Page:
Featured: Magic Carpet Ride: This Bentley R-Type Continental Was Once The Fastest In The World

Magic Carpet Ride: This Bentley R-Type Continental Was Once The Fastest In The World

Laura Kukuk By Laura Kukuk
February 27, 2018
6 comments

Photography by Laura Kukuk

Have you ever wondered what it would be like to be wealthy beyond practicality in the 1950s? If so, be sure to include a ride in an R-Type Continental in that fantasy. Once the fastest car in the world, it’s consummate luxury also made it the most stylish form of transport for those living lavishly; it is the modern—sort of—interpretation of a magic carpet.

Let me take you back in time to give some context to the claim “fastest car in the world.” We find ourselves in the early 1950s on a cobbled street with smoke filling the air above and plenty of other reminders of the last decade of international struggles. In stark contrast to these scenes are the plush interiors of high-end cars.

Speed records had been set and broken often after the war machine shut down and people got back to making cars rather than bullets, and everyone in the automotive industry seemed to be focused on power and speed delivered in a comfortable, elegant package. Then Bentley reveals it latest creation, the R-Type Continental, which could cruise easily at 100mph with four occupants, leaving many more jaws dropped in its wake.

In order for it to become the icon of this era though, Bentley needed to be reinvented, needed to distance itself from its stagnating years prior, and to prepare for the post-war economy and the changing nature of the automobile they created performance cars like this one. The two men held responsible for these dramatic, positive changes within Bentley are Ivan Evernden, the company’s chief project engineer, and John Blatchley, chief of the newly-created styling department.

Two iconic pre-war cars were used as the basis for this evolution: the “Embiricos” coupe and Corniche one-off coach builds  were used in combination with the existing R-Type chassis, and this formed the perfect basis for something new, glorious, innovative.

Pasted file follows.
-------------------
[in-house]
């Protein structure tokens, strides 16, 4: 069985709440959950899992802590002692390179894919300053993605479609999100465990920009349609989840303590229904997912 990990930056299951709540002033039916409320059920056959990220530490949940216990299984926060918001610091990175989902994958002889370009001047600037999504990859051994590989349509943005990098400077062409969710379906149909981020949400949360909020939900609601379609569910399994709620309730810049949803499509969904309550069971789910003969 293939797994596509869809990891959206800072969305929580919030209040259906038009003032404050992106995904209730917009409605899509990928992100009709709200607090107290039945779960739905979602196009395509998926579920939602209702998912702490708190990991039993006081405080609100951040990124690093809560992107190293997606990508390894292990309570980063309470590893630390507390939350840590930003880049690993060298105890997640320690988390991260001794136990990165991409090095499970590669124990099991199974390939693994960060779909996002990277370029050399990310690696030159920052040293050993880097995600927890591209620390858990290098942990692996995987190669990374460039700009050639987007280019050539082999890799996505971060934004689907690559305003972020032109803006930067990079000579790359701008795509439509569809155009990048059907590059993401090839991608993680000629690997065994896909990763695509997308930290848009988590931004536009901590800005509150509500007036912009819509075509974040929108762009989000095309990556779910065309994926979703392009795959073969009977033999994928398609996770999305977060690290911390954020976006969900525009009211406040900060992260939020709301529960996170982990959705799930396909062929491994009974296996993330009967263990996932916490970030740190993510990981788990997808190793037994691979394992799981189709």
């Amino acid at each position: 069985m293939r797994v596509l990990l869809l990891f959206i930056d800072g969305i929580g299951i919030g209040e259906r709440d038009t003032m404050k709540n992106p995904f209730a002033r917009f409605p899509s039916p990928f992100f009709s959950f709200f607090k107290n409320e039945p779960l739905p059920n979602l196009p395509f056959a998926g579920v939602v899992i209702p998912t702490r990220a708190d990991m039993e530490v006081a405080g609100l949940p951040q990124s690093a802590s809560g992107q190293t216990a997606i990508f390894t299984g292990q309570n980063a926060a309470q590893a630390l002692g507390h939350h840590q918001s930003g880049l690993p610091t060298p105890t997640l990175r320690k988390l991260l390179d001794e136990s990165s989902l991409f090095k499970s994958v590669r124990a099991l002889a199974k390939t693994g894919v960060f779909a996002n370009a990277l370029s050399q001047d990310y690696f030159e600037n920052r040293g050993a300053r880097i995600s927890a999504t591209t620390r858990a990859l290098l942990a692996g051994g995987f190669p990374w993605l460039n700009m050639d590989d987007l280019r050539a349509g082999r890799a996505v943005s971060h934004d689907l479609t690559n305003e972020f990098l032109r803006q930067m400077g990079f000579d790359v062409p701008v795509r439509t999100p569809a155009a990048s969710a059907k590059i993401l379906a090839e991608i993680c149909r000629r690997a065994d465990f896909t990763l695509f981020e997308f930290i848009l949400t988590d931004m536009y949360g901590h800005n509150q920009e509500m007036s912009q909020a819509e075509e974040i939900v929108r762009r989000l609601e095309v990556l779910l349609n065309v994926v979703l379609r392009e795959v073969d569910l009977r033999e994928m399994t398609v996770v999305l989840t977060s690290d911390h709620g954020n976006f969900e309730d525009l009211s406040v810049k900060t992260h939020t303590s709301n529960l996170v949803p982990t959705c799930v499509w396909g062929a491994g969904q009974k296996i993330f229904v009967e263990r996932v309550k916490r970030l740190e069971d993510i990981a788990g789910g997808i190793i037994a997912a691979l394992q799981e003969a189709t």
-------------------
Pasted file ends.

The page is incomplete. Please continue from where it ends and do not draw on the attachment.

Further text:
Some of this innovation has to do with the stately car’s weight. A target of 1750kg was set— due to the tire durations at the time, the rubber would have not withstood the pressures above 115mph attached to a heavier car—and needless to say, this goal was met.

To be able to perform outstandingly at such high speeds, the car also needed to be aerodynamically adept, so, Blatchley, a man fascinated by aerodynamics, sketched a low, long, and lithe body shape for the Continental, with its radiator inclined rearward, a steeply raked windscreen, rear wheel-spats, and a fastback roofline. 

After the weight, the next target to meet was the speed limit, or rather the speed capability: it was set at 120 mph (193 km/h). In September of 1951, the team was able to (almost) realize this goal just outside of Paris at the Montlhèry track; the best lap speed clocked just under 120mph, leaving everyone beyond happy. The machine behind this groundbreaking performance is an inline-six, 4566cc engine with a power output rated at 153bhp. And Bentley even improved its performance from this point, releasing the 4887cc unit known as the “big bore engine” which then allowed the car to reach up to 50mph (80km/h) in just first gear.

I’ll return to the introduction for the conclusion: what’s it like to feel this kind of opulence? At a cost of £6,928—including UK purchase tax—this vehicle was acquired for the first time back in 1952 at a value exceeding the UK’s average annual income by fifteen times! An expensive carpet ride indeed.

Note: This particular car was the winner of the FIVA Postwar Trophy at Pebble Beach in 2017, chosen from a field of more than 200 of the rarest and most incredible cars in the world, a fantastic achievement of JD Classics’.

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Gary Drewgerald brennanChris HennikerDennis WhiteJames Dow Recent comment authors
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Gary Drew
Gary Drew

I don’t like being negative at all, but this one takes a real beauty and then effectively the wheel trims and tail treatment paints the proverbial ‘moustache’ on it. The Chevy was a beautifully resolved effort, this is just a poor effort.

Still a great car this …

gerald brennan
gerald brennan

Interior pics, please. Too often ignored here.

Chris Henniker
Chris Henniker

Looks like a rip off of a Chevy Fleetline from The A-pillars back. I wonder why GM didn’t sue for plagiarism?

Dennis White
Dennis White

A car for another time, place, and world. Great shots Laura! Thanks.

James Dow

Hadn’t seen this unusual factory-modified version of the R-type before, with eg the upswept rear wings. Personally I don’t think it it as good looking as the standard bodywork. Some more of the history if you Google ‘JD Classics SWH 1’.

André Borges
André Borges

This automobile makes me appreciative of nature for giving me eyes. This is understated elegance encapsulated… Good Oxóssi.